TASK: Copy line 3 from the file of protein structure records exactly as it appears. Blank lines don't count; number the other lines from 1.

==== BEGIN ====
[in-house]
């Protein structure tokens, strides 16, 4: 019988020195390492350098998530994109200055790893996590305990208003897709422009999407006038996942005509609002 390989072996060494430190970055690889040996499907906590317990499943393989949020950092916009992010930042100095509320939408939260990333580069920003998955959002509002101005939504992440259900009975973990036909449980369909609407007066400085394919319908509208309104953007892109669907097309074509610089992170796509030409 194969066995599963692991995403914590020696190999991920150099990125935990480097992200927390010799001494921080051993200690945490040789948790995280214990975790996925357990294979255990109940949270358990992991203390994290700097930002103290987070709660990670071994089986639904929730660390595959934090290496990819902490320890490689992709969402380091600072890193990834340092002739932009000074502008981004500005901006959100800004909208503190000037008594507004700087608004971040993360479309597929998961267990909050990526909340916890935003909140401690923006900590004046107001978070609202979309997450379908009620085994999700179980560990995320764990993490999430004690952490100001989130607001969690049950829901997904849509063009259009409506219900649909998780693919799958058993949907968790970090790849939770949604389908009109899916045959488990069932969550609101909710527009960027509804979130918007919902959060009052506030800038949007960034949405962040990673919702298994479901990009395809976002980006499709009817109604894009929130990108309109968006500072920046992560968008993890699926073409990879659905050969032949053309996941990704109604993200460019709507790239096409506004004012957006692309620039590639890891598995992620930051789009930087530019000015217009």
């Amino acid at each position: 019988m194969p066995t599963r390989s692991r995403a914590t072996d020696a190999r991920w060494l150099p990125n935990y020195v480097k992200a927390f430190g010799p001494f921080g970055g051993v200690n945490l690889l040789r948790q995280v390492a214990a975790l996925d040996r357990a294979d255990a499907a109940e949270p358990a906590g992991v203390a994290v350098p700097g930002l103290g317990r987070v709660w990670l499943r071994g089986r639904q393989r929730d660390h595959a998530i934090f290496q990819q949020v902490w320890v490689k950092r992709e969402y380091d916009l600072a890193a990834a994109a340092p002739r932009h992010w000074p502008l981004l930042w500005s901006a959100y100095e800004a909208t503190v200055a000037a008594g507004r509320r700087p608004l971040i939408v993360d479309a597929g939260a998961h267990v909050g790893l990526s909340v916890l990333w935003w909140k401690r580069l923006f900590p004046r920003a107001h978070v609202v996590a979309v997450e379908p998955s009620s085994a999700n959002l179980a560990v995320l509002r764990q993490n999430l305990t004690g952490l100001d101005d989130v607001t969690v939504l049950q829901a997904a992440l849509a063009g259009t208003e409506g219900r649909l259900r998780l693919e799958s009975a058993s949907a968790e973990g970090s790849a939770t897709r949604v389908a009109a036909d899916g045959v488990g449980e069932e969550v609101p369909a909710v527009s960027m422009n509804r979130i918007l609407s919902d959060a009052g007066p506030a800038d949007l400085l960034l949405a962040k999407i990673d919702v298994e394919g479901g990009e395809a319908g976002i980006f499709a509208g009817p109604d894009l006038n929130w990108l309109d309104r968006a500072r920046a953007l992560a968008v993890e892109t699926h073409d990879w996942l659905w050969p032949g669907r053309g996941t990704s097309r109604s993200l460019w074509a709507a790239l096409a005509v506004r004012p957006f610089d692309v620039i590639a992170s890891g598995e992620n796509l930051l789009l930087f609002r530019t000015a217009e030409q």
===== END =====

């Amino acid at each position: 019988m194969p066995t599963r390989s692991r995403a914590t072996d020696a190999r991920w060494l150099p990125n935990y020195v480097k992200a927390f430190g010799p001494f921080g970055g051993v200690n945490l690889l040789r948790q995280v390492a214990a975790l996925d040996r357990a294979d255990a499907a109940e949270p358990a906590g992991v203390a994290v350098p700097g930002l103290g317990r987070v709660w990670l499943r071994g089986r639904q393989r929730d660390h595959a998530i934090f290496q990819q949020v902490w320890v490689k950092r992709e969402y380091d916009l600072a890193a990834a994109a340092p002739r932009h992010w000074p502008l981004l930042w500005s901006a959100y100095e800004a909208t503190v200055a000037a008594g507004r509320r700087p608004l971040i939408v993360d479309a597929g939260a998961h267990v909050g790893l990526s909340v916890l990333w935003w909140k401690r580069l923006f900590p004046r920003a107001h978070v609202v996590a979309v997450e379908p998955s009620s085994a999700n959002l179980a560990v995320l509002r764990q993490n999430l305990t004690g952490l100001d101005d989130v607001t969690v939504l049950q829901a997904a992440l849509a063009g259009t208003e409506g219900r649909l259900r998780l693919e799958s009975a058993s949907a968790e973990g970090s790849a939770t897709r949604v389908a009109a036909d899916g045959v488990g449980e069932e969550v609101p369909a909710v527009s960027m422009n509804r979130i918007l609407s919902d959060a009052g007066p506030a800038d949007l400085l960034l949405a962040k999407i990673d919702v298994e394919g479901g990009e395809a319908g976002i980006f499709a509208g009817p109604d894009l006038n929130w990108l309109d309104r968006a500072r920046a953007l992560a968008v993890e892109t699926h073409d990879w996942l659905w050969p032949g669907r053309g996941t990704s097309r109604s993200l460019w074509a709507a790239l096409a005509v506004r004012p957006f610089d692309v620039i590639a992170s890891g598995e992620n796509l930051l789009l930087f609002r530019t000015a217009e030409q």